[That’s exactly the same thought I had until I tested the hell out of it before States and then made StarWarsKid play it in VA and convinced Flores to play his own deck at States (which he skipped due to being deckless) and the LCQ at PT: Columbus. – Knut, who loves this deck]
After sharing thoughts along those lines with Cedric, he told me that the truth of the matter was that all the decks in the format were terrible, and that I had to stop living in the past about the glory days of mono-Blue with Dismiss, Force of Will, and Whispers of the Muse. Ah yes, those were the grand old days of Constructed, when I ran my now-non-existent Extended rating up to and over 2000 on the backs of those very same Blue cards and Thawing Glaciers.
Surely Inspiration and Thirst for Knowledge couldn’t replace Impulse and Brainstorm, could they? And Hinder, Mana Leak, and Annul could not contend with Force Spike, Counterspell, and Dissipate, right? And why do I have to play maindeck Echoing Truths? I never needed a bounce spell back in the day…
Regardless, the deck intrigued me, overriding my first opinions of it null and void. I built it and playtested it at Matrix Games in Oberlin, against a bunch of willing participants who gather twice a week to play this god-forsaken format – and happily so, I might add! Walking into the store and greeting everyone currently playing Standard, I sat down to play a kid named Derek, who had a Vial Affinity deck built, and the strangest thing happened to me:
I won. And I kept winning (for the most part). Not only that, but the deck played exactly like the mono-Blue decks of yore played, with the exception of having the back-breaking Vedalken Shackles in it to replace the Legacy’s Allures I so dearly loved.
I went home that night and looked at my Constructed rating: 1888. Suddenly, this irrelevant format became relevant in a very big way. December 15th is the ratings cutoff for Boston/Seattle, both of which I plan to attend, and I want to secure two byes on rating, should I fail to win a trial for either event. Could the following deck get me twelve points in the local 16K Standard tournaments and 8K Friday Night Magic events?
Freshermaker*** – New Standard
(Please do not actually refer to this deck as the “Freshermaker.”) ****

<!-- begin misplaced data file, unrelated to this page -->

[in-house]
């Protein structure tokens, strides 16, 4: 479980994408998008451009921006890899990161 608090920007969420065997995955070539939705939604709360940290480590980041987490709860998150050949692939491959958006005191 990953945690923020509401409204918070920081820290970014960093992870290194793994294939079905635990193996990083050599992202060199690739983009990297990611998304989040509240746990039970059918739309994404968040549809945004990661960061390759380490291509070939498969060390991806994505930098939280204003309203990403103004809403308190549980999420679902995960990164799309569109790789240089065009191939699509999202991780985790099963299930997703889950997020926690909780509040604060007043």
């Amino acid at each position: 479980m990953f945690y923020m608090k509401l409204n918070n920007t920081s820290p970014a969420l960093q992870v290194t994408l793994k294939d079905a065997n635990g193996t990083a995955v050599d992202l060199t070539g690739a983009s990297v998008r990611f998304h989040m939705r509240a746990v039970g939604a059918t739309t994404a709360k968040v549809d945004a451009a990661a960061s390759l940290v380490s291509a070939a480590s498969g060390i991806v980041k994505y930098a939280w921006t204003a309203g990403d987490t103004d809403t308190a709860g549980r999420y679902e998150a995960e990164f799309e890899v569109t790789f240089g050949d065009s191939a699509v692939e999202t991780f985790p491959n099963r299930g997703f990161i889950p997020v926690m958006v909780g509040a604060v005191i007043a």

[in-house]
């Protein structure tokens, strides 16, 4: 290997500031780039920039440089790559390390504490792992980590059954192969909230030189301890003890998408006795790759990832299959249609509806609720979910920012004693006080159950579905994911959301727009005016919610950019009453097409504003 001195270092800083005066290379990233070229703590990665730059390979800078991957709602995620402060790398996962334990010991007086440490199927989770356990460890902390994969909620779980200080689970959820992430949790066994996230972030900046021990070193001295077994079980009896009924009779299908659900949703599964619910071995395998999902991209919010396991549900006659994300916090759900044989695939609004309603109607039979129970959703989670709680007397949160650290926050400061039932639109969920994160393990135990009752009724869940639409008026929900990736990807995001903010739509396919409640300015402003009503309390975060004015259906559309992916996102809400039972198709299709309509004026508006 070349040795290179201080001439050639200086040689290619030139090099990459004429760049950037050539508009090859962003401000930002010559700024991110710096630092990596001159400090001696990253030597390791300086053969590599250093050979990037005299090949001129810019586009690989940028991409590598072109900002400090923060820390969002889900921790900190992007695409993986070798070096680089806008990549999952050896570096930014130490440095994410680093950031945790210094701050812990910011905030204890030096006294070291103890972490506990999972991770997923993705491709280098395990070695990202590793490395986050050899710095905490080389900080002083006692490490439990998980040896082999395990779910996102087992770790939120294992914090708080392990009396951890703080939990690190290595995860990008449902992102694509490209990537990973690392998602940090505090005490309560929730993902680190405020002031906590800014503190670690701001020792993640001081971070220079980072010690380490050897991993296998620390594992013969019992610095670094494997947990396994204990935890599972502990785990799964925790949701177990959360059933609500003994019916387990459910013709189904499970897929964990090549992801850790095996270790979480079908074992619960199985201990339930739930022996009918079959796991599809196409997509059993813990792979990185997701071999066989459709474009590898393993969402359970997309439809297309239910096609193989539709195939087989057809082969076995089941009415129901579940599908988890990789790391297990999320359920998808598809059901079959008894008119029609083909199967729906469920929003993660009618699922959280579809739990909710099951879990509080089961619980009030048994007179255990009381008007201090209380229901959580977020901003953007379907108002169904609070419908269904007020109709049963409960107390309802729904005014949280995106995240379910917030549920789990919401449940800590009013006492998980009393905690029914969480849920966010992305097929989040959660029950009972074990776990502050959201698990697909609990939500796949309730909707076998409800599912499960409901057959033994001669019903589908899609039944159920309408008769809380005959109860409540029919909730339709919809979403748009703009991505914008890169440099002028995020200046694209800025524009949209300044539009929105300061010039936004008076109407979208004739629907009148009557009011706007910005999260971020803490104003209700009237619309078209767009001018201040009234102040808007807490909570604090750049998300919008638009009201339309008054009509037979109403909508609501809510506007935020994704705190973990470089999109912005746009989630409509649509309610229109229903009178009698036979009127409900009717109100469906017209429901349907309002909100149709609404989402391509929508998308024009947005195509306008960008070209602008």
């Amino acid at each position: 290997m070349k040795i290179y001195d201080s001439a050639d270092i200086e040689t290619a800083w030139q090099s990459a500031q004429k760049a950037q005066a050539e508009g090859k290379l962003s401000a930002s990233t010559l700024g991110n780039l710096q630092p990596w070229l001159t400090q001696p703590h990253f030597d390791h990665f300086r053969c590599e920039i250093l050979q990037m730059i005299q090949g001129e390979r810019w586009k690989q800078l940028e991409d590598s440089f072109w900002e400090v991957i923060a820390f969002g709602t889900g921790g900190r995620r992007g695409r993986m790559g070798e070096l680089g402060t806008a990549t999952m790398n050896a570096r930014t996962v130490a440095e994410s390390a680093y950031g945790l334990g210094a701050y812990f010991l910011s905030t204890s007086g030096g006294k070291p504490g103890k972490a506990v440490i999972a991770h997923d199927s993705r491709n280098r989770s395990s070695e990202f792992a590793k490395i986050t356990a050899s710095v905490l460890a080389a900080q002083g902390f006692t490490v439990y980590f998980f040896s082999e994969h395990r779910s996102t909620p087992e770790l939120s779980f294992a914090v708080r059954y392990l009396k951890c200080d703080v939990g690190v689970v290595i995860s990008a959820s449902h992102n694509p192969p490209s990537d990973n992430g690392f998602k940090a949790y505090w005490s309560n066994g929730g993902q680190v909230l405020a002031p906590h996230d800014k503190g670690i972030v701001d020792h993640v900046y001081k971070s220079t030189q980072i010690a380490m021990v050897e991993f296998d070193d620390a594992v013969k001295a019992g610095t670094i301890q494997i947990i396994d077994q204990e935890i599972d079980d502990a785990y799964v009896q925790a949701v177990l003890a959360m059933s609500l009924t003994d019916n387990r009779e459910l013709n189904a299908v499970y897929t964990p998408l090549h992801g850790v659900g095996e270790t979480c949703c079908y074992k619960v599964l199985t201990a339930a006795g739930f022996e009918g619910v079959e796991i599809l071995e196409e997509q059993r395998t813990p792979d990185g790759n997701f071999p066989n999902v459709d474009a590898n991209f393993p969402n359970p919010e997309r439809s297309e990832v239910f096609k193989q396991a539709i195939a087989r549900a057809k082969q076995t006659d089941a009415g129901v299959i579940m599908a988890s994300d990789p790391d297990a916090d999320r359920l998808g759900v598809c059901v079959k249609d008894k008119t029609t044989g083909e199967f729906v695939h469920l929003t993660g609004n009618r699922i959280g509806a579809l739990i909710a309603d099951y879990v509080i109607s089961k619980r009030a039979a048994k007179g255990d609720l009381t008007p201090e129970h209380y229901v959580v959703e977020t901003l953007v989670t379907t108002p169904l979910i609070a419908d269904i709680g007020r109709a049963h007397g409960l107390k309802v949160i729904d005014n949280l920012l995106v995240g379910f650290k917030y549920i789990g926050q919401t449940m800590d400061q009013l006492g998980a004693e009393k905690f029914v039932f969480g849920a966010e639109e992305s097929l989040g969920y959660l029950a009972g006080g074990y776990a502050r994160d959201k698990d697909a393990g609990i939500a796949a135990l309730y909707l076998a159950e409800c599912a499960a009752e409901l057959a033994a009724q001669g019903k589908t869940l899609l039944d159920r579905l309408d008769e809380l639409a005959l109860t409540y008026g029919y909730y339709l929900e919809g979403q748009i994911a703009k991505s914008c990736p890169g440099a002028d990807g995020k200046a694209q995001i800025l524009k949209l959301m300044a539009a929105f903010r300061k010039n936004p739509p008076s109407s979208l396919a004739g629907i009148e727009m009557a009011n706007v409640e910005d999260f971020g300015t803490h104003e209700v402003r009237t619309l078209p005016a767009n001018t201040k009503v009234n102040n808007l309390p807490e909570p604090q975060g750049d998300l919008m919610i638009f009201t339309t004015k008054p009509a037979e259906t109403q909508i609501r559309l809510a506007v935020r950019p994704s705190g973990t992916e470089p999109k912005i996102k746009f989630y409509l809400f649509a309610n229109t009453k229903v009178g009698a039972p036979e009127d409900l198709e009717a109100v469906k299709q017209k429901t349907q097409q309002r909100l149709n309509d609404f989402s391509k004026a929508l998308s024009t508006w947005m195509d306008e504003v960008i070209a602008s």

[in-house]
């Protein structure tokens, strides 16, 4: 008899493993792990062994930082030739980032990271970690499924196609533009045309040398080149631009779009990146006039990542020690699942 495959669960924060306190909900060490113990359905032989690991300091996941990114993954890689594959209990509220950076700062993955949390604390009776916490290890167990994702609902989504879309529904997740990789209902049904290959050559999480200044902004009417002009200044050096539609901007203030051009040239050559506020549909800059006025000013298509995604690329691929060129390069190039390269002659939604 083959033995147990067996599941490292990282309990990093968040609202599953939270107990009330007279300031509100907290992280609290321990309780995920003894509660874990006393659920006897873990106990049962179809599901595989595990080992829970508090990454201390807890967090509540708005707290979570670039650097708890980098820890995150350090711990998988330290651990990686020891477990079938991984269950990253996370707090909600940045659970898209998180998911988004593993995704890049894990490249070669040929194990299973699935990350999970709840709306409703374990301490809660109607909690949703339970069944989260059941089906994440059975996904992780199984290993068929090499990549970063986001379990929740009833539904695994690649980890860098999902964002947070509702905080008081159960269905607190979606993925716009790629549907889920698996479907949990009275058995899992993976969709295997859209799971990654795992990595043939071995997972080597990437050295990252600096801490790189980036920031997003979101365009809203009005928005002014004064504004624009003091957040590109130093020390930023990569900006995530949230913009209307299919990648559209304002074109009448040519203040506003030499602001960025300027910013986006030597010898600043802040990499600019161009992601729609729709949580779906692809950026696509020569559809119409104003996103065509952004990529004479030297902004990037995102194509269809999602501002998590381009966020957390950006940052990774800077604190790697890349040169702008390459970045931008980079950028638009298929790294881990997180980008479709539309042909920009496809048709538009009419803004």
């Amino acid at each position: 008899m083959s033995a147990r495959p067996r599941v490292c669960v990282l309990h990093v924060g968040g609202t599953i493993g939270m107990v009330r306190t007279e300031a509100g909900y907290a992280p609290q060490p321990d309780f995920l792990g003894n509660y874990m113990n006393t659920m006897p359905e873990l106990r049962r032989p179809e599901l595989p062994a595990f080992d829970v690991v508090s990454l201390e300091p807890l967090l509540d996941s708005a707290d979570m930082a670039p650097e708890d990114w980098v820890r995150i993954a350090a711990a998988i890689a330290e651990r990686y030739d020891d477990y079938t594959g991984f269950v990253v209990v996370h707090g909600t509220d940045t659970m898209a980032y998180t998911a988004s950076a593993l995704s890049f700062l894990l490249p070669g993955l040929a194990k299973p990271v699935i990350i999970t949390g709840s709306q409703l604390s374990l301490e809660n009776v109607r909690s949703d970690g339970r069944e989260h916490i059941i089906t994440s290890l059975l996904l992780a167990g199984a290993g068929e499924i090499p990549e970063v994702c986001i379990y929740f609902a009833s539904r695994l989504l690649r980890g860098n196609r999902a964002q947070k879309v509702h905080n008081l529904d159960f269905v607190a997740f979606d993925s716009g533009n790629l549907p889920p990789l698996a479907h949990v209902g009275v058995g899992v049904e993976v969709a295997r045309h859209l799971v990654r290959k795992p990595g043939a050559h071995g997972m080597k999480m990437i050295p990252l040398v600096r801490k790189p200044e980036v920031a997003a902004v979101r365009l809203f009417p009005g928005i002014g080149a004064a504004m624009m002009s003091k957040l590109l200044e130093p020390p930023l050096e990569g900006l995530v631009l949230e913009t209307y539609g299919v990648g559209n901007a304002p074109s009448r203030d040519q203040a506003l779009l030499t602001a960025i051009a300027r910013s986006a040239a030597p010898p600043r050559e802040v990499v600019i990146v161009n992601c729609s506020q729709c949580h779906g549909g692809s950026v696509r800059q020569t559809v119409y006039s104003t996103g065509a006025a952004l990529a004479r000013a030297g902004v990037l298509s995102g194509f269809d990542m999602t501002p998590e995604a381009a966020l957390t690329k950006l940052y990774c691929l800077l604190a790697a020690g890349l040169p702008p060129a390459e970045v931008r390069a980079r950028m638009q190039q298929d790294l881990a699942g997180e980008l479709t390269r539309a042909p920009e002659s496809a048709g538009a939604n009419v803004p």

1 Keiga, the Tidal Star
You’ll notice that this deck is very similar to Mike Flores‘ mono-Blue listing, and this is for very good reason: There aren’t many good Blue cards to replace what he initially listed. The countermagic package is good, with Condescend easily being the worst counter of the four, and initially I experimented with no Blinkmoth Nexus in the deck – which ended up being a huge disaster, since these really aren’t your glory days of Magic when Morphling and Masticore were good enough threats (and even then, my deck ran Faerie Conclave for awhile). Keiga is neither Morphling nor Masticore, so you need something to get in there for several points of damage while you can. The fear that your lands are going to get Oxidized is one not worth considering – you certainly aren’t attacking on turn 3 with your Nexus, and if your opponent is blowing Oxidizes on your Nexuses rather than your Shackles in the late game, good beats.
Mike said that he prefers four Inspirations over Thirsts for Knowledge, but that Becker kept reporting he was dying before he could cast the overpriced card-drawer. This is definitely true, and my list above shows four Inspirations because I plan on playing in locally-sanctioned events against a wide variety of players, many of whom will be of average play skill. In this case, Inspiration is just fine, as most average players will give you an extra turn or two before killing you with an Affinity deck. If I had to play it in the LCQ, I would probably choose along the same line of thought that Mike did.